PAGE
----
My friend’s kid bought a house in Portland and is using the woodstove as a heat source. While it’s economical for him, I do wonder about pollution issues. I sleep with my window open, and I sometimes wake up choking because of our neighbor’s woodstove smoke. Don’t woodstoves contribute to inversions?

Cath
Cath
6 years ago

Dude, a tub can be added to a house, if you really want it. Buy a cheap house and you can have money left over to make the bathroom whatever your heart desires. Focus instead on location, price, the bones of the house, HOA rules, etc.

Kelsie
Kelsie
6 years ago

We bought a small house because it was all we could afford, now we love it! We’re going to love it more when it is paid off next year. I think renting something small is a great idea for you. Then, you can see if it works for your family.

Tina
Tina
6 years ago

I grew up in a 3 bedroom 1 bathroom house that my parents still live in and I shared a room with my sister until my brother moved out. The house is perfect for the two of them now and because of the low payments, they were able to remodel every room after we moved out. They have since paid off the house and have the ability to retire early at 60. Our house isn’t big but it is bigger and much more expensive than my parent’s small house. They were smart for sticking to their needs and not buying… Read more »

Tiara
Tiara
6 years ago

Go small, you’ll love it! I have gone from 3400 sq ft to 2200 sq ft to 1100 sq ft and each one was better than the last. Less cleaning, all the space is actually used, and that Jacuzzi tub was a PITA and total waste of money.

Silas
Silas
6 years ago

Great article! I definitely agree that not living extravagantly is the first step to financial success. Having extraneous space still requires maintenance.

Alcie
Alcie
6 years ago

This is a great article and very timely as we are in the process of looking at houses to buy. The advice to think about what you will actually use is great, rather than going for aspirational touches. It’s interesting to see how many people have opted for a smaller house. Going through the same exercise, though, my husband and I are actually looking for a much bigger place (which we had before this one), although not necessarily a lot bigger in the house. But we miss terribly the bigger garden, a large shop and other outbuildings, and acreage with… Read more »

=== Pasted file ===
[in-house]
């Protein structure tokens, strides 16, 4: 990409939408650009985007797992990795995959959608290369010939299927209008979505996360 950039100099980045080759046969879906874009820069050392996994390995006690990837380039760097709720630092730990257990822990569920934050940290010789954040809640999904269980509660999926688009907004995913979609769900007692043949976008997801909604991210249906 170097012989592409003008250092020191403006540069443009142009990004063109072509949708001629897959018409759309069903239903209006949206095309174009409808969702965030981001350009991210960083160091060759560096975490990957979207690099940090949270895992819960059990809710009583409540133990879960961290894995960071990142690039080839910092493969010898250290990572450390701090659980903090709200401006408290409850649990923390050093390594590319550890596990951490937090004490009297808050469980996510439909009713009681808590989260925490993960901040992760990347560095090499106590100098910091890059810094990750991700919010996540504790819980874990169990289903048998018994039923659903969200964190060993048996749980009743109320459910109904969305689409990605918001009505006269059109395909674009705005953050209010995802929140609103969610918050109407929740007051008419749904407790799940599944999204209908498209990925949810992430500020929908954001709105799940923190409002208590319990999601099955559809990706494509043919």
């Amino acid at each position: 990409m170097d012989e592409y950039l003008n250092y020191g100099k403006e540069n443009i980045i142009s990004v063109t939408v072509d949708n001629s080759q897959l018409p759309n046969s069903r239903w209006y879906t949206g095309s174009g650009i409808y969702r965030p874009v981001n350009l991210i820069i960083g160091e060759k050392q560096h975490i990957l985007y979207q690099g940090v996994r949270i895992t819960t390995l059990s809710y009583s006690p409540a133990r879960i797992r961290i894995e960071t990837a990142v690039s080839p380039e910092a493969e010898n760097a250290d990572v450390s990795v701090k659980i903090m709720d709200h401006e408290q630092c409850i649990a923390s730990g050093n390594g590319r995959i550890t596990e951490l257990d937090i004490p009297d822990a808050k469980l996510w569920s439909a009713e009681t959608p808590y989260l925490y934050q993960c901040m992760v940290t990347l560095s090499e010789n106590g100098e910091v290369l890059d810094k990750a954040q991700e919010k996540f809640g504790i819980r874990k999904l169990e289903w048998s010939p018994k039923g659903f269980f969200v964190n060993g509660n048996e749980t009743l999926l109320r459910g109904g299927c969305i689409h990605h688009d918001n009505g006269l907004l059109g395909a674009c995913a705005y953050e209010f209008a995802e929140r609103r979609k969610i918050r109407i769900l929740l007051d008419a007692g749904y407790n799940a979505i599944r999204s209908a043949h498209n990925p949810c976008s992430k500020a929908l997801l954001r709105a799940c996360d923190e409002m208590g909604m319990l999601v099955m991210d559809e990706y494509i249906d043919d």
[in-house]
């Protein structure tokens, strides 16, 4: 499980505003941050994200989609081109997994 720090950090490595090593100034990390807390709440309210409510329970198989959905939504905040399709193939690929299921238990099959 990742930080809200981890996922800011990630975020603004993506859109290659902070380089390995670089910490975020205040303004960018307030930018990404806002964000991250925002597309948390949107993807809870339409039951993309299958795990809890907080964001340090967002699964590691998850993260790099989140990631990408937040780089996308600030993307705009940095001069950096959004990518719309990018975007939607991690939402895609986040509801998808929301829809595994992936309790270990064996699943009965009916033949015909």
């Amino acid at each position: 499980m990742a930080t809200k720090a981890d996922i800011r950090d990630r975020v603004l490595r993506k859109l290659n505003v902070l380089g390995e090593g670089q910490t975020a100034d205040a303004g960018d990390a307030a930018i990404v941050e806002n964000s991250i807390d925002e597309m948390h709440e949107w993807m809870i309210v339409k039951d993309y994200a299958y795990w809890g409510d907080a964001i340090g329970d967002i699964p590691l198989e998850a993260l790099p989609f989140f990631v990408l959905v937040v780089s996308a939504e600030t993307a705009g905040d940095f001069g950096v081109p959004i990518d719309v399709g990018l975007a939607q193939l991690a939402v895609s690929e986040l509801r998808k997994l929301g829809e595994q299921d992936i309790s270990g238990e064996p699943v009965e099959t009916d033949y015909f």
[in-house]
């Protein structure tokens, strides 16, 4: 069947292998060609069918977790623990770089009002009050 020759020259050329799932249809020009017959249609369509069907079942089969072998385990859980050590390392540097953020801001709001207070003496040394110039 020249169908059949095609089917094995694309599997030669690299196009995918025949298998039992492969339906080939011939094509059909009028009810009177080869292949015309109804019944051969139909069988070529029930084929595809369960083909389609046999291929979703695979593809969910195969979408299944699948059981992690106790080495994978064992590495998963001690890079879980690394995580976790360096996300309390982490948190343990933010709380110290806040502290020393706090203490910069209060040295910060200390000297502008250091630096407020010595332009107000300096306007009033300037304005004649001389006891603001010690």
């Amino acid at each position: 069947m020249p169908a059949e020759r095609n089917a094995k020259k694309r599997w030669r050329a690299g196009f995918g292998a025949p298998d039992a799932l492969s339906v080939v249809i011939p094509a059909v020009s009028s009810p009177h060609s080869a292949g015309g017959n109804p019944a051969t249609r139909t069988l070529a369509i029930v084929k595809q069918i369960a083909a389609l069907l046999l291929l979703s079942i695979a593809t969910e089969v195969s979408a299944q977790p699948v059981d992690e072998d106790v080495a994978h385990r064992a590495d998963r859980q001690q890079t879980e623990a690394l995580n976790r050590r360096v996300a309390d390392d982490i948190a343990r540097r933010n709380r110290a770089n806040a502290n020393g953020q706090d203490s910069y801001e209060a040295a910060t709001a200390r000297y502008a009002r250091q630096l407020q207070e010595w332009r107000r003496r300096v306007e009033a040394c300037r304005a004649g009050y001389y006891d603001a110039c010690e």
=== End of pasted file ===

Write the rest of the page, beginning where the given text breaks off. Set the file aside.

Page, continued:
Slinky
Slinky
6 years ago
Reply to  Alcie

You sound a bit like us! I’m going to highly recommend looking at older farmhouses. These are MUCH more likely to have acreage for gardens, outbuildings for shops, and smaller, less fancy houses.

Melanie
Melanie
6 years ago

You can totally do that! I live in an airstream trailer with my husband. It’s not half as difficult as I thought it might be.

David Hooper
David Hooper
6 years ago

I sold a fairly large (2700 ft) place about six months ago. Housing market in my area was tight with little inventory available, so I moved into a smaller, 700 ft space for a while before eventually moving into a larger house again.

Overall a great experience. If I wasn’t working from home and living with a girlfriend who also works from home, I’d absolutely consider it for a more permanent arrangement. Beyond that though, it made me rethink what I need as far as things INSIDE my home, which I believe is also a good thing to look at.

Jerome
Jerome
6 years ago

Six years ago we moved from a 1800 sq. ft to 1100, with our 3 kids. And than we got two more kids (lovely girl twins). And we still fit in our small house! We had to be very creative with the space we have, but we managed. I have two tips which worked for us. 1. buy a storage unit (not rent it) and use that to get rid of seasonal stuff and junk you have to keep. Instead of moving to a smaller house once the children have left, we will just sell the unit. 2. Visit a… Read more »

The Debt Shrink
The Debt Shrink
6 years ago

If you have to ask IF you really need a bigger house, you likely know the answer. Sounds like this rental period will help you better understand how small of a house you can be comfortable in. That little voice inside is the original Frugal Sage.

thegooch
thegooch
6 years ago

I’ve never had a house , but I think starting small and working your way up is a good idea!

imelda
imelda
6 years ago

“And the kids’ play room? Sure, they love it, but most people I know don’t have a room in their home dedicated only to toys. I didn’t have a play room growing up, after all – nor did my husband, my best friend, or either of my parents. We all survived.” That is seriously one of the most level-headed things I’ve ever heard from someone while house-shopping. As another commenter mentioned, once you have had something it’s very hard to give it up. But you’re so right that there are more important things that a room just for toys, which,… Read more »